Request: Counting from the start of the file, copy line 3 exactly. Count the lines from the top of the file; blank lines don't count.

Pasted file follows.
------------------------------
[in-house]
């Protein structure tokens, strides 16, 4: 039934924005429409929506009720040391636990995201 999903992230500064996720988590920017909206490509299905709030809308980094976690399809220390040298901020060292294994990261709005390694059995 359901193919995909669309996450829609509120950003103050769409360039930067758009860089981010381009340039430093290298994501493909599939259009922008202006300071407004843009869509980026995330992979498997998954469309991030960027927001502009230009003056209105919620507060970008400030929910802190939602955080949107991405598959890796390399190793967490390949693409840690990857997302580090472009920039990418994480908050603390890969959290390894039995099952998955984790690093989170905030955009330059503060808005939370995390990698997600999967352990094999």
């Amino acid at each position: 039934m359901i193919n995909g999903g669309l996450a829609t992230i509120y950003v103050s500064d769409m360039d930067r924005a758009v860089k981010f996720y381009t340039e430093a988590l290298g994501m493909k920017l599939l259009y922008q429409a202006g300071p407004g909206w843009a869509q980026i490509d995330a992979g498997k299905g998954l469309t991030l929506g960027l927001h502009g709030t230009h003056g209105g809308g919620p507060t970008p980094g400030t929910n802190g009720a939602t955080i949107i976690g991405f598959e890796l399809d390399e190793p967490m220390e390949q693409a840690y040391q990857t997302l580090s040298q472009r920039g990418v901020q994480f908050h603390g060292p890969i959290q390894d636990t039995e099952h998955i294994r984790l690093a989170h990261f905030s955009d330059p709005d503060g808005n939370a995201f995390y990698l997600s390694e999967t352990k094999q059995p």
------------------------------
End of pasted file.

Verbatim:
């Amino acid at each position: 039934m359901i193919n995909g999903g669309l996450a829609t992230i509120y950003v103050s500064d769409m360039d930067r924005a758009v860089k981010f996720y381009t340039e430093a988590l290298g994501m493909k920017l599939l259009y922008q429409a202006g300071p407004g909206w843009a869509q980026i490509d995330a992979g498997k299905g998954l469309t991030l929506g960027l927001h502009g709030t230009h003056g209105g809308g919620p507060t970008p980094g400030t929910n802190g009720a939602t955080i949107i976690g991405f598959e890796l399809d390399e190793p967490m220390e390949q693409a840690y040391q990857t997302l580090s040298q472009r920039g990418v901020q994480f908050h603390g060292p890969i959290q390894d636990t039995e099952h998955i294994r984790l690093a989170h990261f905030s955009d330059p709005d503060g808005n939370a995201f995390y990698l997600s390694e999967t352990k094999q059995p």